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Hello,

Sorry about the thread title. It should read Finally have BFD and made my first measurement.

Ok I made a measurement of my PB12-Plus and have attached the graph.

Where to start? What do you guys think? Any advice?

Does the dip at 45 look too bad for the BDF to take care of?

Thanks for your help.

-Bill
 

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Does the dip at 45 look too bad for the BDF to take care of?
You reduce the humps first.

Are your mains on? You should measure the subwoofer by itself.

What's your crossover set at?

brucek
 

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Only the sub is on, mains are off.

My Onkyo TX-DS787 pre/pro does not tell me where my crossover is set at.

I do have all speakers set to small.

Work on the humps first, right.

Thanks brucek! :)
 

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Discussion Starter #4
I checked my owners manual and found that if speakers are set to small then frequencies lower than 80Hz are output to the sub.

So 80Hz is the crossover setting.

-Bill
 

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So you'll be trying for something like the pic below as a target.

Once achieved, then you can set the overall level of the sub to suit against the level of your mains.

You can also throw a small amount of gain at the dip left over to see if it responds at all to gain. Sometimes it does and sometimes not. If not, don't waste your time (and headroom) - leave it.

Never add more than 5dB gain......


PB12Plus20Hz.gif

brucek
 

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Discussion Starter #6
Thanks brucek!

I will report back and let you know how things are going.

I appreciate the help.

-Bill M.
 

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Discussion Starter #7
Ok, I made some corrections with the BFD.

The dip at 45 Hz is here to stay. At least until I can get room treatments.

I am having a **** of a time with the hump at 63Hz.

No matter how much I cut the hump at 63Hz stays. In fact it went up a little.

Here are my filter settings so far:

Freq Setting+Fine BW Gain
20 20+0 12 -5
25 25+0 10 -6
32 32+0 7 -7
40 40-8 8 -5
50 50-8 10 +5 (all the higher I am planning on going with the gain)
63 63-2 12 -20

Any ideas? Have I got the bandwidth messed up? Should I be using fewer filters?

Thanks for the help.

-Bill
 

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No matter how much I cut the hump at 63Hz stays. In fact it went up a little
Looks good up to 50hz. I can't imagine why the 63hz filter won't cut. The 50Hz filter will have a small influence on it from its 10/60 BW setting, but the 63hz filter of -20dB is huge. I can only think you don't actually have it set to PA or perhaps (and lots have made this mistake) you've set it to .63 rather than 63 . This would mean 630Hz rtaher than 63hz...........

brucek
 

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Hi brucek,

All good points.

I will recheck my filter settings. It is very possible I made some mistake.

I have another question, is it possible to skip a filter and set the next one? I am wondering if I can save a filter for later use or do I have to use them in sequence.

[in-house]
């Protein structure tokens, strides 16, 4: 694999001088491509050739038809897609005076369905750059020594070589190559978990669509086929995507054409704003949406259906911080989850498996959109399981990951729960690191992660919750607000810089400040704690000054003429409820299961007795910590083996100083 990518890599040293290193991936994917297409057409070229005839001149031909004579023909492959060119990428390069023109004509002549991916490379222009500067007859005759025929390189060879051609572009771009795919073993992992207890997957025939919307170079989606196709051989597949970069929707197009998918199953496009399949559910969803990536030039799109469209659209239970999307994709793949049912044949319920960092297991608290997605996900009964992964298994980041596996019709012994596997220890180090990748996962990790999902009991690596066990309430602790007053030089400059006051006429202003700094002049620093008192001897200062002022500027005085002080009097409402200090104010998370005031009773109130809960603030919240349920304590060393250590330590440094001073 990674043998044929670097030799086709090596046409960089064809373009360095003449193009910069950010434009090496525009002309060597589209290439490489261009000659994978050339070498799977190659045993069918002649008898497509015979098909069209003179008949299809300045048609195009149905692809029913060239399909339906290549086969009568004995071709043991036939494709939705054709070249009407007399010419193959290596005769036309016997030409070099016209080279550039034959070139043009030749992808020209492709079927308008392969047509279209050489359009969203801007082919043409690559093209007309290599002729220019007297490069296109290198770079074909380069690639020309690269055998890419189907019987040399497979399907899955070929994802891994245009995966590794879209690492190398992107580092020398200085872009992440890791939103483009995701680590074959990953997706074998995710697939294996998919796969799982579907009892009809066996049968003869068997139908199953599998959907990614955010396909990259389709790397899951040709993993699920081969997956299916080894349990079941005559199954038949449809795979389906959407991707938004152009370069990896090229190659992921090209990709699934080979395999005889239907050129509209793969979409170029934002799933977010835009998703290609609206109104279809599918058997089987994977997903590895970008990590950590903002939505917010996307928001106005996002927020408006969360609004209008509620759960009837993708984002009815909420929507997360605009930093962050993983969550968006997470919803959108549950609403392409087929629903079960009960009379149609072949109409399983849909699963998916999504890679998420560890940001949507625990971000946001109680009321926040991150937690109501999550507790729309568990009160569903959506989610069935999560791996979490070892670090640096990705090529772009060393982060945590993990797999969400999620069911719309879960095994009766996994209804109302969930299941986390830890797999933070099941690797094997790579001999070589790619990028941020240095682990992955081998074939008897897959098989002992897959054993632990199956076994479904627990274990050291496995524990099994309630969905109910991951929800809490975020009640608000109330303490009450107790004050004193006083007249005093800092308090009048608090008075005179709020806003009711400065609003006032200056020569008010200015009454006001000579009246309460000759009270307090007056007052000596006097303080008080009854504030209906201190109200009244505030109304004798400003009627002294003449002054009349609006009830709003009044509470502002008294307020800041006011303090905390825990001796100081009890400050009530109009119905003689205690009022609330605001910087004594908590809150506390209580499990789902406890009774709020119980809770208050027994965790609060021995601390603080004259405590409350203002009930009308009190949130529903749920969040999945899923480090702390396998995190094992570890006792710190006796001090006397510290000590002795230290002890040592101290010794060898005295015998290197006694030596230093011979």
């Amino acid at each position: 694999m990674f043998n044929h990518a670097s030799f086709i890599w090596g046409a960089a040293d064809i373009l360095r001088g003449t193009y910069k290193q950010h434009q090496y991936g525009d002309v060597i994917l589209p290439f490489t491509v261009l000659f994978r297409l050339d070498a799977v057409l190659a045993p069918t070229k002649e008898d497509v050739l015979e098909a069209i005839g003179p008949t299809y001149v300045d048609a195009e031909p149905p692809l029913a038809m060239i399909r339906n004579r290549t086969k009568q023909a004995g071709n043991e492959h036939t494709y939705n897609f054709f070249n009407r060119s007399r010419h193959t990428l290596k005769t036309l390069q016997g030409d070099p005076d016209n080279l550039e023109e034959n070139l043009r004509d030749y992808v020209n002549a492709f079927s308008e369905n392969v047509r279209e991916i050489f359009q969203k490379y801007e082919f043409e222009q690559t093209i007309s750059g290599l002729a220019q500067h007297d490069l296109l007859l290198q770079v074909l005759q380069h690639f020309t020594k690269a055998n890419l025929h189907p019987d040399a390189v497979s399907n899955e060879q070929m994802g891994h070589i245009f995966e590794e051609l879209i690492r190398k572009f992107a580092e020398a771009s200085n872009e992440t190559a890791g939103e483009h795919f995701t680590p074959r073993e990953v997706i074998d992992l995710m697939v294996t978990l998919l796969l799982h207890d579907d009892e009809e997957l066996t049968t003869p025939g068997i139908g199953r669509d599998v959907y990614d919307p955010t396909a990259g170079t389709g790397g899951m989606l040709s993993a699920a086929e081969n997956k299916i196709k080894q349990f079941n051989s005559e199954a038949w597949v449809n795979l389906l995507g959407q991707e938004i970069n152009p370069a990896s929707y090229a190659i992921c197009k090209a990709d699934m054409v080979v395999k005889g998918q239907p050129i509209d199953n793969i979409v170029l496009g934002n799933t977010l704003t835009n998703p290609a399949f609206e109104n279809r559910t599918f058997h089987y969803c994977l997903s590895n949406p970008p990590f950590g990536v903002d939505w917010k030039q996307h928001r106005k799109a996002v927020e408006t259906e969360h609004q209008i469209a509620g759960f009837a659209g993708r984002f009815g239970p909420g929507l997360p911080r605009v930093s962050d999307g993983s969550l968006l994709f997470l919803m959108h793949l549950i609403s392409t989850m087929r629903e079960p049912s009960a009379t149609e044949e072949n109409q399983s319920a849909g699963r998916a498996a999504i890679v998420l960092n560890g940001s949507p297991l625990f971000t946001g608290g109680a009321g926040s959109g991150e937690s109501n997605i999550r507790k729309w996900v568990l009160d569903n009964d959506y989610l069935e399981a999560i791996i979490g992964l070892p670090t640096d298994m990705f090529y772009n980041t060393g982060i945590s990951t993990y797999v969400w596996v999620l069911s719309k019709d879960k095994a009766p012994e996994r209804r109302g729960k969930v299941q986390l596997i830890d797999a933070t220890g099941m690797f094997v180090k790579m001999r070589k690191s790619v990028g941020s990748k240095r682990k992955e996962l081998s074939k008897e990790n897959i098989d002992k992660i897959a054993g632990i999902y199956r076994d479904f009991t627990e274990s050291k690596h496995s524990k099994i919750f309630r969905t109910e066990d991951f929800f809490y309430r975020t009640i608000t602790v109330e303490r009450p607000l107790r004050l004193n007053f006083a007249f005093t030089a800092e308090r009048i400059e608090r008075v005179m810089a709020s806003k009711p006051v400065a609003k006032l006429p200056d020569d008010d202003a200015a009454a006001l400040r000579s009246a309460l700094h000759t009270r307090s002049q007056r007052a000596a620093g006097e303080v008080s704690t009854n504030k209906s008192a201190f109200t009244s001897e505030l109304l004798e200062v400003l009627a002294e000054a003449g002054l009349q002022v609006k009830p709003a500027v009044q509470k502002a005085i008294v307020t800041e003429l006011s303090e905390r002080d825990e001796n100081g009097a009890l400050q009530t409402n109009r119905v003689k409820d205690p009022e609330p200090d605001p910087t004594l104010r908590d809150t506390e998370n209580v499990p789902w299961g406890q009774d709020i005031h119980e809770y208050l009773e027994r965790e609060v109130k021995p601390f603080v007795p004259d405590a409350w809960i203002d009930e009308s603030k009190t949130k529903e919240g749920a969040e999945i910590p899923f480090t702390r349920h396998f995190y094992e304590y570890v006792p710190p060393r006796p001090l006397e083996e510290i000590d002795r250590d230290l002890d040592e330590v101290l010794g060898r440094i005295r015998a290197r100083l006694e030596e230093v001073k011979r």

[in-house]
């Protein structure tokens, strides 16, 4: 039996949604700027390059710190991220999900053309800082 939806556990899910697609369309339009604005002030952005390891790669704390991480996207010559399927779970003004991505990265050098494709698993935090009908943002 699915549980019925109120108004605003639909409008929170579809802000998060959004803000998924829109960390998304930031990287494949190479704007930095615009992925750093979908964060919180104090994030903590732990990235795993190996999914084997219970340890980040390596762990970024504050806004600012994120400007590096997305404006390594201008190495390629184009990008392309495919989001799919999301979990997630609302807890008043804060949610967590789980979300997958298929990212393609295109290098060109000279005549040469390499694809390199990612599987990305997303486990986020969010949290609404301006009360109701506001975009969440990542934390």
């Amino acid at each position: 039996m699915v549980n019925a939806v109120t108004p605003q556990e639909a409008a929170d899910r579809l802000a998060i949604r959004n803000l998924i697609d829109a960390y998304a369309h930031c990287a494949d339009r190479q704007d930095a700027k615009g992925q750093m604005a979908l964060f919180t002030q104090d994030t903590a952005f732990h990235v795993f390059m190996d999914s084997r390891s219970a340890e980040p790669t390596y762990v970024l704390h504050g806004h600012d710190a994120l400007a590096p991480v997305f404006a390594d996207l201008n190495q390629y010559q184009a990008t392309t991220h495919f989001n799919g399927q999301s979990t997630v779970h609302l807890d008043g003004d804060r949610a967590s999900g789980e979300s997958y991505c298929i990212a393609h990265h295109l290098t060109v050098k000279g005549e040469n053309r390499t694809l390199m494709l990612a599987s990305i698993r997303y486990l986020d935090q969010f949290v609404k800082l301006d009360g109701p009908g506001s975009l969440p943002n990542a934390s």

i.e. I set filter 4, skip filter 5, set filter 6.

Thanks again.

-Bill
 

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The dip at 45 Hz is here to stay. At least until I can get room treatments.
I don’t see any filter set to address 45 hz in the list you gave. Or maybe you did not include it because it wasn't working? It would be unusual for a depression that wide not to be “equalizable” (is that a word? :) ). For example, this is brucek’s “before” graph, and he told us the notch at 28 Hz would not respond to EQ. Notice how narrow it is:





I am having a **** of a time with the hump at 63Hz. No matter how much I cut the hump at 63Hz stays. In fact it went up a little.
That’s typically caused by the mains overwhelming the sub. I know you said you turned them off, but above 63 Hz this last graph looks just like the first one you posted, that had them running.

Regards,
Wayne
 

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Discussion Starter #12
brucek and Wayne!

Wow guys thank you for the help!

I really appreciate two heavy hitters such as yourselves giving me a hand.

brucek you called it .63 was selected for the frequency. I guess that is what I get for trying to set filters at midnight after a long day at work. :)

Wayne I never had the mains running for any of my measurements; just the PB12-Plus. I turn off my amp before making any measurements on the sub. I am running this in a dedicated room 13 feet wide by 17 feet long with 8 foot ceilings. Maybe I have the sub up too loud for my room size? I started my 16Hz measurement right at 75db on the RS SPL meter.

I also noticed quite the difference in db (about 8 lower on average) when I measured a 16Hz tune on the Plus. I decided to not use 16Hz tune because I would have to boost a lot from 16Hz to 31.5Hz. (I always thought too much gain was bad for the amp.)

I tried addressing the dip at 45Hz. (I am calling it 45 Hz but correcting at 46).

My filter settings for the dip are: 50 50-8 10 +5 (all the higher I am planning on going with the gain)

Am I figuring this wrong? I am such a rookie that it is always my first suspicion.

Thank you again guys, I truly appreciate your valuable assistance.

-Bill M.
 

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Am I figuring this wrong?